davidr

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  1. Podcast: Exponent 007 - “Growing Up” v “Hungry and Foolish” | stratechery by Ben Thompson

    On the newest episode of Exponent, the podcast I co-host with James Allworth:

    There’s a bit of a consensus building post WWDC: Apple has grown up, and it’s great. Consider the conclusion from John Gruber’s excellent piece Only Apple:

    New Apple didn’t need a reset. New Apple needed to grow up. To stop behaving like an insular underdog on the margins and start acting like the industry leader and cultural force it so clearly has become.

    Apple has never been more successful, powerful, and influential than it is today. They’ve thus never been in a better position to succumb to their worst instincts and act imperiously and capriciously.

    Instead, they’ve begun to act more magnanimously.

    In my own reflection on WWDC – What Steve Jobs Wouldn’t Have Done – I noted that Apple was moving from a place of fear to one of confidence:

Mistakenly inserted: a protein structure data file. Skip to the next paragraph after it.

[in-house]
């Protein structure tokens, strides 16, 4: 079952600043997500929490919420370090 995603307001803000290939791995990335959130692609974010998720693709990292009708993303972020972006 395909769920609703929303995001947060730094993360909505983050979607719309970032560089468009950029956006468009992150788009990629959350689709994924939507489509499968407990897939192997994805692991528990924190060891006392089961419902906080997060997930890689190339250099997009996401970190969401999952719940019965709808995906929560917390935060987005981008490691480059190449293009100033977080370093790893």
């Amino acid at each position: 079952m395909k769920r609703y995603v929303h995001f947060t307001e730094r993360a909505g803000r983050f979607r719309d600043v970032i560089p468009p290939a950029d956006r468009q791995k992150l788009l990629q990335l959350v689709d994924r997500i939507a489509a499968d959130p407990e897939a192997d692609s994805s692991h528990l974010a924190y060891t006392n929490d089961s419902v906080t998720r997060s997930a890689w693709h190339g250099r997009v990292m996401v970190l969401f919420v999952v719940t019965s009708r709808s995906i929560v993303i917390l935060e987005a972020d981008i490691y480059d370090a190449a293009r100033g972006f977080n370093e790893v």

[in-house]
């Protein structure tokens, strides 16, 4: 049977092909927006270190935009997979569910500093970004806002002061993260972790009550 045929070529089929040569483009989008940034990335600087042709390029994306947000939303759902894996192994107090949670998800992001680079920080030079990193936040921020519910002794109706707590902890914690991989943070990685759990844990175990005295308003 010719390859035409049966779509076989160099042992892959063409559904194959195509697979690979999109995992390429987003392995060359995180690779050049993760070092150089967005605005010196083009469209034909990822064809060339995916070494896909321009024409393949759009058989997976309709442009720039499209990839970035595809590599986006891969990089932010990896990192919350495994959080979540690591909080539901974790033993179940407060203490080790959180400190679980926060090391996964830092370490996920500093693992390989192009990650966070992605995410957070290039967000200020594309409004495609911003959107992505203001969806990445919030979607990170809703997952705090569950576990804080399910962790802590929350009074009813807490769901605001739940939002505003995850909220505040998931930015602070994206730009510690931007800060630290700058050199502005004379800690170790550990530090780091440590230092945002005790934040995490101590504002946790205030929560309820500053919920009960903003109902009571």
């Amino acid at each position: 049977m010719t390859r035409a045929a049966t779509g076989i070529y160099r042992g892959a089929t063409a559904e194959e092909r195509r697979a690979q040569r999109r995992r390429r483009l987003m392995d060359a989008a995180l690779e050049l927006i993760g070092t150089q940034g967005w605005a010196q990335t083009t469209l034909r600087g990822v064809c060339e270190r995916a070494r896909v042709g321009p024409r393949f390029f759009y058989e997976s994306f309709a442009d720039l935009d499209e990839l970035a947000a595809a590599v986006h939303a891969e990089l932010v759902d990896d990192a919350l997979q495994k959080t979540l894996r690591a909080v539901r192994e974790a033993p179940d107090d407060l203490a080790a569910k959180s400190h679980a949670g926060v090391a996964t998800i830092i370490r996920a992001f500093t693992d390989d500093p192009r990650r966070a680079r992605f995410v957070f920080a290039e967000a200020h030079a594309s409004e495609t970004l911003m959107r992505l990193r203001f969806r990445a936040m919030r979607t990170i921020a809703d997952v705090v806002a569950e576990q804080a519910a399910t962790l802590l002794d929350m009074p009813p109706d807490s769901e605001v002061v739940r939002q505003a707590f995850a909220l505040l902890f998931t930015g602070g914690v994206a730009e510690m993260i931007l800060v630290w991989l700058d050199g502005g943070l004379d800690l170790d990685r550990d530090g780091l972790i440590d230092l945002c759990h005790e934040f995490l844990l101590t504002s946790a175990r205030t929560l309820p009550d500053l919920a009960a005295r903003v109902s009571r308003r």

By “moving-on” I don’t mean moving-on from Jobs’ death, but rather moving-on from the darkest parts of Apple’s past. Apple is not about to go bankrupt, they hold the power in every partnership they enter, developers around the world desperately want to work with them. It is not 1997, and to make decisions with a 1997 mindset simply doesn’t make sense.

    In short, perhaps my fears for Apple’s future were precisely backwards: Apple didn’t need to always remember 1997; in fact, they needed to forget. And so they have.

    There is something deeply satisfying about this type of analysis. The idea of the brilliant but wayward adolescent, finally pulling together her immense talents, and truly reaching her potential. It’s something to which we can all relate, and, surprisingly, it’s something to which other companies can relate as well. From the New York Times in 2002: